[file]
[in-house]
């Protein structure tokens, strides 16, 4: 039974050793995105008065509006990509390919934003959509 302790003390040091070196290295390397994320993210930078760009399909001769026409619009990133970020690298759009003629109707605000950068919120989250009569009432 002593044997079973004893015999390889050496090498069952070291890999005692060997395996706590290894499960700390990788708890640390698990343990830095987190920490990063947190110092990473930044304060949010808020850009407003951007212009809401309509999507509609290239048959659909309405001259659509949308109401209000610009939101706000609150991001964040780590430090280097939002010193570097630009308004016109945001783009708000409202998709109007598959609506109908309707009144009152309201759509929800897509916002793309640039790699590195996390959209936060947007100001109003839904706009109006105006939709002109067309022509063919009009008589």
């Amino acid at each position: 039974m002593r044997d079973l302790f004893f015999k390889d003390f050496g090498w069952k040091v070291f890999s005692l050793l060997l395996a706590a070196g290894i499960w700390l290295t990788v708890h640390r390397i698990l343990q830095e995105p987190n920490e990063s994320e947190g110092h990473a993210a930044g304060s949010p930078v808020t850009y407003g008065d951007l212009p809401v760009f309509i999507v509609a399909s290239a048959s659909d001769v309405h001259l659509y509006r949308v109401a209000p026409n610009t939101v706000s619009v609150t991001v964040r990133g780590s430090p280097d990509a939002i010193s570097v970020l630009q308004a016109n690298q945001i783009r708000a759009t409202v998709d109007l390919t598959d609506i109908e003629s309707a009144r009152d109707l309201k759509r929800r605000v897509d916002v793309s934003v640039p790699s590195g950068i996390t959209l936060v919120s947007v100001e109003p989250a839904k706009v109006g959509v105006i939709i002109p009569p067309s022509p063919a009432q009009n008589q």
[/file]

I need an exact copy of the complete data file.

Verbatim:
[in-house]
């Protein structure tokens, strides 16, 4: 039974050793995105008065509006990509390919934003959509 302790003390040091070196290295390397994320993210930078760009399909001769026409619009990133970020690298759009003629109707605000950068919120989250009569009432 002593044997079973004893015999390889050496090498069952070291890999005692060997395996706590290894499960700390990788708890640390698990343990830095987190920490990063947190110092990473930044304060949010808020850009407003951007212009809401309509999507509609290239048959659909309405001259659509949308109401209000610009939101706000609150991001964040780590430090280097939002010193570097630009308004016109945001783009708000409202998709109007598959609506109908309707009144009152309201759509929800897509916002793309640039790699590195996390959209936060947007100001109003839904706009109006105006939709002109067309022509063919009009008589």
């Amino acid at each position: 039974m002593r044997d079973l302790f004893f015999k390889d003390f050496g090498w069952k040091v070291f890999s005692l050793l060997l395996a706590a070196g290894i499960w700390l290295t990788v708890h640390r390397i698990l343990q830095e995105p987190n920490e990063s994320e947190g110092h990473a993210a930044g304060s949010p930078v808020t850009y407003g008065d951007l212009p809401v760009f309509i999507v509609a399909s290239a048959s659909d001769v309405h001259l659509y509006r949308v109401a209000p026409n610009t939101v706000s619009v609150t991001v964040r990133g780590s430090p280097d990509a939002i010193s570097v970020l630009q308004a016109n690298q945001i783009r708000a759009t409202v998709d109007l390919t598959d609506i109908e003629s309707a009144r009152d109707l309201k759509r929800r605000v897509d916002v793309s934003v640039p790699s590195g950068i996390t959209l936060v919120s947007v100001e109003p989250a839904k706009v109006g959509v105006i939709i002109p009569p067309s022509p063919a009432q009009n008589q």